When speaking in public or making presentations, do you exude strong, confident, and commanding body language? Do you keep your arms crossed instead of open? Do you fidget, rock, or have other distracting body mannerisms? Many gestures and posture tics undermine the effectiveness of communication. For example, in general, people believe that crossed arms suggest defensiveness.
Effective gesturing can relax you, reinforce your message, and make your presentation more interesting to watch. To illustrate what you are saying, use your arms and hands as you would do instinctively in any conversation. Here are some tips:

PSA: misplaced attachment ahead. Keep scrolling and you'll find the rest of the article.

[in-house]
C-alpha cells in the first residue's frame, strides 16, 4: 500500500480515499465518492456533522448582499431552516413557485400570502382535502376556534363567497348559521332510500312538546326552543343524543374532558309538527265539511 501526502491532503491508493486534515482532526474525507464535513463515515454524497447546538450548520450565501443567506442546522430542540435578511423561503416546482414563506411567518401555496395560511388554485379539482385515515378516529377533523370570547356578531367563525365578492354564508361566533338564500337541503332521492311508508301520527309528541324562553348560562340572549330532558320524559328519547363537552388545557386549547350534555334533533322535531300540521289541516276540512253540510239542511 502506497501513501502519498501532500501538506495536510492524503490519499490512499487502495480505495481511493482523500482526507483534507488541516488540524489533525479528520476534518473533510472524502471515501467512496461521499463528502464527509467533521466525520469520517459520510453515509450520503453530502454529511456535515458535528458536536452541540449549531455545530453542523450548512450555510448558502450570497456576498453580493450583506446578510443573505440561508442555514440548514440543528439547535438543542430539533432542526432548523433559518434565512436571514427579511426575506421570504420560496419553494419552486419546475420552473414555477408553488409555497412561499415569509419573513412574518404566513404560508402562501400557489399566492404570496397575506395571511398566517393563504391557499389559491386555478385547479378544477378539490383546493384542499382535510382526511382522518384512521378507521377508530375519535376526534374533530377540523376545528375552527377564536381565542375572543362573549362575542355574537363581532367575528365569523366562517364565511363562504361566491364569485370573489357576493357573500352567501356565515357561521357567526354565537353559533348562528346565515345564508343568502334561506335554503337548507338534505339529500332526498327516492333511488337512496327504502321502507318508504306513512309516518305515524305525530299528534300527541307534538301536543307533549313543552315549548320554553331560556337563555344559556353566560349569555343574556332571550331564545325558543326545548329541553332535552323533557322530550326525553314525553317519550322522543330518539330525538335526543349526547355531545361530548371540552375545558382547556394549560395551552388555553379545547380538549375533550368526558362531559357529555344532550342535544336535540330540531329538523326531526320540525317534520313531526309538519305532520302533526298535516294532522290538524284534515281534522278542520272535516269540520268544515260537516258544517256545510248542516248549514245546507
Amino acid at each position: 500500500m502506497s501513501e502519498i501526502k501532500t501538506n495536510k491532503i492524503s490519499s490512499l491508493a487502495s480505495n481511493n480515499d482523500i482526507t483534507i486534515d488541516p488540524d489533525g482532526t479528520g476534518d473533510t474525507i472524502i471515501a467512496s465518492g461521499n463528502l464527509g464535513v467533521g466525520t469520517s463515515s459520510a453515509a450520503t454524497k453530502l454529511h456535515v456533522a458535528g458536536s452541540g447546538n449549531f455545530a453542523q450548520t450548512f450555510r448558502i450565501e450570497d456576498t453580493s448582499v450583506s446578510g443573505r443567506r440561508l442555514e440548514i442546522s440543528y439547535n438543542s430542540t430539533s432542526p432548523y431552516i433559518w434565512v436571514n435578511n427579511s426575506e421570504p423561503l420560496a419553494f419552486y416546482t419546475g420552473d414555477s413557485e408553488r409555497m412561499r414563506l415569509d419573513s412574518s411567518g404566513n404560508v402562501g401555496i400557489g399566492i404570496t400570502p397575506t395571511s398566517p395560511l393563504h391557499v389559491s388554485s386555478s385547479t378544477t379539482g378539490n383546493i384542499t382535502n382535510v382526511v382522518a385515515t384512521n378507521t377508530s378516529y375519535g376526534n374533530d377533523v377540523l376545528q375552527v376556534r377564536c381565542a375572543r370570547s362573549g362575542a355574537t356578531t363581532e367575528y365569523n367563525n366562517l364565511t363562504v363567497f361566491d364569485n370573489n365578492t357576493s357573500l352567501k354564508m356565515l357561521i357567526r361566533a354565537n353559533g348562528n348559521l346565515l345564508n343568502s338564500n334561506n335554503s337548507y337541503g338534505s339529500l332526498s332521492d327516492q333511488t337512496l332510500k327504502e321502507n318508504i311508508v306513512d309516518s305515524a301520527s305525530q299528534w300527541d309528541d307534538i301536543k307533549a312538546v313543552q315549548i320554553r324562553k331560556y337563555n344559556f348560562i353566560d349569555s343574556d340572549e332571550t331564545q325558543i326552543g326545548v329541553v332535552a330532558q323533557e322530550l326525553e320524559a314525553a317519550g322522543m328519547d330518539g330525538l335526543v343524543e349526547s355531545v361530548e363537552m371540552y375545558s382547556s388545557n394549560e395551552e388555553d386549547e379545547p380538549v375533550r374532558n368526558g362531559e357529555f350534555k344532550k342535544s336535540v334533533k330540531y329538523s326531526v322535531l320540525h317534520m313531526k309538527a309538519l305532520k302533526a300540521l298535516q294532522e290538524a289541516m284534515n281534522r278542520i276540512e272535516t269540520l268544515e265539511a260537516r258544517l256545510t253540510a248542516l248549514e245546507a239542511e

- Open up your arms to embrace your audience. Keep your arms between your waist and shoulders.
- Extend your hands and arms occasionally to “reach out” as if you were to offer a handshake—to signal an attempt to bridge the gap between you and your audience.
- Drop your arms to your sides when not using them. Don’t put your hands in your pocket.
- Do not fidget with keys or other keys in your pockets.
- Avoid quick and jerky gestures—they make you appear nervous. Hold gestures longer than you would in normal conversations.
- Vary gestures. Switch from hand to hand and at other times use either hands or no hands.
- Do not overuse gestures. Presenters who overuse gestures can seem overly dramatic and insincere.
Improve your body language and you will stand a far better chance of winning over your audience. By changing your body language, you can go from thumbs down to thumbs up during a job interview or a sales pitch.